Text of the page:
A good hunter knows to prepare for the worst-case scenario because sometimes nothing goes as planned and all too often, you're far away from modern conveniences should something happen. Whether you're new to the hobby, checking to see you've got everything or you need a refresher, here are some of our top survival tips for our hunters.

  • Know the game in your area, not just what you want to hunt. Small game such as birds, raccoons, rabbits, and geese have a substantial amount of flesh for eating if you end up having to survive a few days with supplies dried up. They're more easily caught with snares and traps, so understanding the animal's daily, seasonal movements, diet, and size are important when trying to trap. If you don't know where the animal sleeps, what it eats, how it moves or what size it is, it becomes near impossible to create an effective trap.
  • Thoroughly cook any game you catch if you plan on eating it, and if you find yourself eating very lean meat such as rabbit, try and eat a bit of the fat along with it. Your body can't process the protein without it. A good tip is to singe the hair off the rabbit and cook it in its skin for fat content.
  • Know the area you are hunting in. Have a compass? Pack a map too. Be aware of your surroundings, keep track of important landmarks such as rivers, creeks, and always take a moment to look behind you to remember what it looks like when heading back. Don't hesitate to make a mark on a trail at intersections as things tend to look different when returning in the dark. Don't rely on your electronics alone, they're handy, but dead batteries render them useless. Make sure you remember/know how to use your map and compass.
  • Always let someone at home or friends, even friends online, know where you'll be hunting and for how long you expect to be gone. When pursuing a big game, you might be out longer than expected from the road—so you might want to set an absolute deadline for your return so that someone can alert the authorities if you don't return in time.
  • Watch the weather. Rain, fog, or snow can create poor visibility and that adds to the potential of getting lost in the woods.
  • Avoid wearing cotton. It provides no warmth when it gets wet. Look for synthetic, breathable fabrics like modern "softshells". Old school wool is a great alternative if you can't afford a new softshell during the season.
  • Always carry a fire-starting kit. Lighters, matches, or traditional tools. Either way, keeping dry and warm during emergencies is as important as being able to cook any game you may need to catch.
  • Try and bring a headlamp and extra batteries for it. Especially helpful if you get caught at dawn or dusk trying to navigate.
  • Pack for the worst weather.
  • If you have a medical condition that requires medication, pack several extra days' worth of supplies and take it with you.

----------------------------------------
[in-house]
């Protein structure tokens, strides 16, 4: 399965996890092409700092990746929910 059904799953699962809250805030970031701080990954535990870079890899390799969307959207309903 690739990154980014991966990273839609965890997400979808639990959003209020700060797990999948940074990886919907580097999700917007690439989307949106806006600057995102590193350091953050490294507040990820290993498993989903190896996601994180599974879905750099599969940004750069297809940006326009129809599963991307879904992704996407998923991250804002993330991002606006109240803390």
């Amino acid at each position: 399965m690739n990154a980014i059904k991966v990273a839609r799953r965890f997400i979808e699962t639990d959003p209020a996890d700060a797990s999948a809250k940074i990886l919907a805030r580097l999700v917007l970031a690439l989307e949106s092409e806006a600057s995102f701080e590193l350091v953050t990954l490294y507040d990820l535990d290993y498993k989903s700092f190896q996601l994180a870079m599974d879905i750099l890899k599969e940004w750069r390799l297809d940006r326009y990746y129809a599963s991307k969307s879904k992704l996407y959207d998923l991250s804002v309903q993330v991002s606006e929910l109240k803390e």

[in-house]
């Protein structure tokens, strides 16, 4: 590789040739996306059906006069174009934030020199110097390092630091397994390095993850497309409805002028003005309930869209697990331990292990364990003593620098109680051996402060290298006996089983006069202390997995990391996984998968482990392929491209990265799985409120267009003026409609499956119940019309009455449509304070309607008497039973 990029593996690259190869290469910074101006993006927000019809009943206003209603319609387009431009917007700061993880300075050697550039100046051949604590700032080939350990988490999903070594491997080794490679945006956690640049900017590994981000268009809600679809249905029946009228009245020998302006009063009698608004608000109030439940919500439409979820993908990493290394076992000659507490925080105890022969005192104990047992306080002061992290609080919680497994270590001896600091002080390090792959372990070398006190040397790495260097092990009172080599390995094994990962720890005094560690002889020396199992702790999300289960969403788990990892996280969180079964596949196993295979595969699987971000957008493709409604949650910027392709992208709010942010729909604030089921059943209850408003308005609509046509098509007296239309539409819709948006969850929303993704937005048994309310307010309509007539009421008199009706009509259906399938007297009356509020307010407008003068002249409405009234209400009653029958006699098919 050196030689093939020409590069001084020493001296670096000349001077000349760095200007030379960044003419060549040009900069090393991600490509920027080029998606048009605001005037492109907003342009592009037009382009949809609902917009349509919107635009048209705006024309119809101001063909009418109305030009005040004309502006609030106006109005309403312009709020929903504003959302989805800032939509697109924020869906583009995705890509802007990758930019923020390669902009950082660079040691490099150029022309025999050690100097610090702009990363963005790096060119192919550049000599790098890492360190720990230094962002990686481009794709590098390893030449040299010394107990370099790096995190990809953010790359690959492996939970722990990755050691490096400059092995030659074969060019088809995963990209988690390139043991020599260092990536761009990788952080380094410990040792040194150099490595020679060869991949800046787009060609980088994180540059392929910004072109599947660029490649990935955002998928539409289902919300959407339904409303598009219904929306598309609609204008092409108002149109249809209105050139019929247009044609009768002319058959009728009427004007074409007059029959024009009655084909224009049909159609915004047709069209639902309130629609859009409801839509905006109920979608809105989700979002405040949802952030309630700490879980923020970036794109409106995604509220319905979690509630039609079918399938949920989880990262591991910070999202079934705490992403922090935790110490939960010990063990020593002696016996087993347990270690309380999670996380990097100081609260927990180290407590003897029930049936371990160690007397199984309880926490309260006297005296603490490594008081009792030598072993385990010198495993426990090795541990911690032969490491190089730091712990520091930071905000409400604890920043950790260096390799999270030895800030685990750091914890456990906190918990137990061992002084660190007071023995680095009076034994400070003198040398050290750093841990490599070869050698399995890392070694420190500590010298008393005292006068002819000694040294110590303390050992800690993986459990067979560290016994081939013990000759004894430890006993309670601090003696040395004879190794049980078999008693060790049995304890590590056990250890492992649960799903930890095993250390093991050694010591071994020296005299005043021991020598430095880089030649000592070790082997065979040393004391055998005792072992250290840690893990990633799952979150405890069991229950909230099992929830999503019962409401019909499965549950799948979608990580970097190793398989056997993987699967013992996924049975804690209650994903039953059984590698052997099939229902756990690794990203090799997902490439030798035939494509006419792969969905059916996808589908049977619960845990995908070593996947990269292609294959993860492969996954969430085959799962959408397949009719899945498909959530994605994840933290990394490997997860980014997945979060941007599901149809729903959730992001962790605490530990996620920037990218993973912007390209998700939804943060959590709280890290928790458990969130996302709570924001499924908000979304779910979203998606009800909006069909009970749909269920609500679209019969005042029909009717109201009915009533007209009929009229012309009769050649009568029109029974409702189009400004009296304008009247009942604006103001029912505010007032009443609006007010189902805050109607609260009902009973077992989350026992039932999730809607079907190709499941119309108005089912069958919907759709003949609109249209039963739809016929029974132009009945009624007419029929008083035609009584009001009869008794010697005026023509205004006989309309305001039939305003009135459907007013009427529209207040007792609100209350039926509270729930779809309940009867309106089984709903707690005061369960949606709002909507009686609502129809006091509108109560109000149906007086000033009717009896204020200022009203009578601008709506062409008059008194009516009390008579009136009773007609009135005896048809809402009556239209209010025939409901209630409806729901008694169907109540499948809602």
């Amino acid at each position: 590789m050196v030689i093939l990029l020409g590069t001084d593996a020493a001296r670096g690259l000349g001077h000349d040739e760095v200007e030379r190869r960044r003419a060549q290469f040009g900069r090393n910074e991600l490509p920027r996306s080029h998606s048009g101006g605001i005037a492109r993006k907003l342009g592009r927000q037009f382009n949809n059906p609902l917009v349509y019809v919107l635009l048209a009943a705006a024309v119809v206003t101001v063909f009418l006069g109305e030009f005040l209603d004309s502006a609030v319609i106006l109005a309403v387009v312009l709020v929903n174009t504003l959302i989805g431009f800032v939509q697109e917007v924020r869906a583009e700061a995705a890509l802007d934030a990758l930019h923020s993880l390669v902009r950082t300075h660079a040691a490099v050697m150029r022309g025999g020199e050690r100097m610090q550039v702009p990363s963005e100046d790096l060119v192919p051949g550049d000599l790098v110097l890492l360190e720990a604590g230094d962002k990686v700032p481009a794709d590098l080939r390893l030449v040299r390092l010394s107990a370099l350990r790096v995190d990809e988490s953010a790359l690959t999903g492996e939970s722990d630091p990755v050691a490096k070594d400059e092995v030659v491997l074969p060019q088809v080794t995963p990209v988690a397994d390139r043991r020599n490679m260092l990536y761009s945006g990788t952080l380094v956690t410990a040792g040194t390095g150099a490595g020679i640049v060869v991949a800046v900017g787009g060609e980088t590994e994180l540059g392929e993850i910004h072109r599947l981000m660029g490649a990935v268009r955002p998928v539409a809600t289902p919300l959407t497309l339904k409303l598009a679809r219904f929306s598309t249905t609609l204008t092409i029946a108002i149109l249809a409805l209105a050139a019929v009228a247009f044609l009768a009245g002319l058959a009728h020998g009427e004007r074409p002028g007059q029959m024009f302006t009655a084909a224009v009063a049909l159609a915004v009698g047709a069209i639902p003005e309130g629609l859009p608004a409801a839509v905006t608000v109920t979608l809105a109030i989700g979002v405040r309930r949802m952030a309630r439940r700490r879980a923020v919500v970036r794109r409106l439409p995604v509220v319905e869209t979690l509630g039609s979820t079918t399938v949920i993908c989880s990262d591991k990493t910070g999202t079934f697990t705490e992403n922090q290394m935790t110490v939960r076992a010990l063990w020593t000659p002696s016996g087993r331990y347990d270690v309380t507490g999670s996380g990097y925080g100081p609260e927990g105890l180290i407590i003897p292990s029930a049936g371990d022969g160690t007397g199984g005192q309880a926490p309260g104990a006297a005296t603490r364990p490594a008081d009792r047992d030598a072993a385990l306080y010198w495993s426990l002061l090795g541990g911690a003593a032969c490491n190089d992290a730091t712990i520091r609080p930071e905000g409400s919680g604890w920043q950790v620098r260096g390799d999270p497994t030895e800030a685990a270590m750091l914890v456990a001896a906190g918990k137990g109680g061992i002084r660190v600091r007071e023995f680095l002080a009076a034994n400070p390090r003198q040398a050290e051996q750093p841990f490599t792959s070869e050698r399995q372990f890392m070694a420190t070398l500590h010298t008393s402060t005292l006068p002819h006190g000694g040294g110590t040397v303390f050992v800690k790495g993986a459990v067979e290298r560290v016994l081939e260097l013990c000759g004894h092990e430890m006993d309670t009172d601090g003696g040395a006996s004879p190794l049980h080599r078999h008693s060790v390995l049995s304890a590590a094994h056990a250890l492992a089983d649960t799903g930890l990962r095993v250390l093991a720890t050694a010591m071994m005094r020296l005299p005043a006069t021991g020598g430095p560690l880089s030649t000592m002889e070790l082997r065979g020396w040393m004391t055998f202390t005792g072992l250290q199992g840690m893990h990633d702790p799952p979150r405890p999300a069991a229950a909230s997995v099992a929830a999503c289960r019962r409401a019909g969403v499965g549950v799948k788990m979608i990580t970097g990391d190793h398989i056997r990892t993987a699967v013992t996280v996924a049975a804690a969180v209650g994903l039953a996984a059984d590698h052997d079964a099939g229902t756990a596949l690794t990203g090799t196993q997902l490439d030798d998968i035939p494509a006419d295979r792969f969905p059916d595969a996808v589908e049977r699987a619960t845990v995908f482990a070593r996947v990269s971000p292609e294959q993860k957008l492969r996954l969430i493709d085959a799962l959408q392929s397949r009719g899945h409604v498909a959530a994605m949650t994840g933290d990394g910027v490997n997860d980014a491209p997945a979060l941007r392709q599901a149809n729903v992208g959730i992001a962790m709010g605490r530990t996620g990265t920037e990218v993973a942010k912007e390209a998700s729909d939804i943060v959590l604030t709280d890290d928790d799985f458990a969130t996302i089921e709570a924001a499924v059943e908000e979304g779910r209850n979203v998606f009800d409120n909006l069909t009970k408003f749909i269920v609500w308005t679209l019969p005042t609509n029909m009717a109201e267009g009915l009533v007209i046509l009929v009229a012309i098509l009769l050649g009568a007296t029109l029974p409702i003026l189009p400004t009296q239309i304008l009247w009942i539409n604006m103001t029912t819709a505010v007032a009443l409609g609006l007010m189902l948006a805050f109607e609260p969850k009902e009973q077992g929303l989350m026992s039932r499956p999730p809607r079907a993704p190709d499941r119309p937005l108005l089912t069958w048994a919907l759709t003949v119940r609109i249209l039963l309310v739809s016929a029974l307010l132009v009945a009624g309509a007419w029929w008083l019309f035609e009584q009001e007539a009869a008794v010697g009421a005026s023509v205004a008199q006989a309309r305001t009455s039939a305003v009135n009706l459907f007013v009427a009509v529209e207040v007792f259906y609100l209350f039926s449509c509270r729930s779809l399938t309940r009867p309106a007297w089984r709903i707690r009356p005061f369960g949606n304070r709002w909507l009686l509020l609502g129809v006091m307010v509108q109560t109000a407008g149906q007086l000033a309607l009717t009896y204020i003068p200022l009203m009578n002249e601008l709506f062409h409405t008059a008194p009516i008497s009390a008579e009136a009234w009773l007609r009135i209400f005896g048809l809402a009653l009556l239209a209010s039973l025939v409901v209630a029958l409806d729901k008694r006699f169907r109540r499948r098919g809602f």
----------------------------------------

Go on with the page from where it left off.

Keep Your Cool and Always Plan

One of the most important survival tips is to keep yourself as calm as possible regardless of things going right or wrong. It's easy to lose both your bearings and lose track of what's important in high emotion situations. Don't let yourself get carried away by a successful hunt or heading back to your truck, camp or tent before night sets in. You may find yourself having to spend an unexpected night out in the wilderness without the safety of your base or camp.

Stick to your plan and don't stray from your predetermined hunting ground. Zero your rifle, check over your bow and arrows, use proper camouflage and always carry the right gear with you that you need to harvest the game you're hunting and make sure you've packed first aid supplies for any accidents. It's better to go in prepared for the worst and to be relieved that the worst never happened than to be caught unprepared.

Mental preparation for the hunt is as important as physically preparing. Visualize a successful hunt and everything you can visual to avoid injury. Dull knives are a recipe for a cut hand or worse, not having clean cloth meat bags or enough salt to preserve in the field can lead to your game being ruined.

Emergency Situations

Cuts, scrapes, and sitting so long in a tree-stand that your muscles lock up or become sore can all be a recipe that leads to disaster. Falling out of a tree stand is a surprisingly common accident that can easily lead to a life-threatening injury, such as a broken bone, a puncture wound or a head injury. In many cases when hunting alone, you'll have to become a medic as well. As a hunter, you should always have first aid or medical kit.

Some of the things you should always carry with you are:

  • A good harness.
  • Tourniquet
  • Hemostatic bandage
  • Pressure bandages
  • SAM splint
  • Antibiotic cream
  • Sharpie
  • Duct tape
  • Afterbite
  • Tweezers
  • Band-Aids
  • Gauze
  • Butterfly bandages
  • Moleskin
  • Pain meds
  • Nitrile gloves

This may sound like quite a bit to carry, but when the situation becomes dire, or even if it results in a light injury, you'll be grateful to have these items on hand.

Last, but never least: know and understand what to do should you encounter a wild animal that you don't plan on hunting, such as bears, wolves, mountain lions or moose and how to react if you encounter them or they attempt to attack you.

These tips won't simply make for a better hunt, but they will ensure that should anything go badly, you'll be able to survive accidents or encounters unforeseen with your life intact, able to hunt again.

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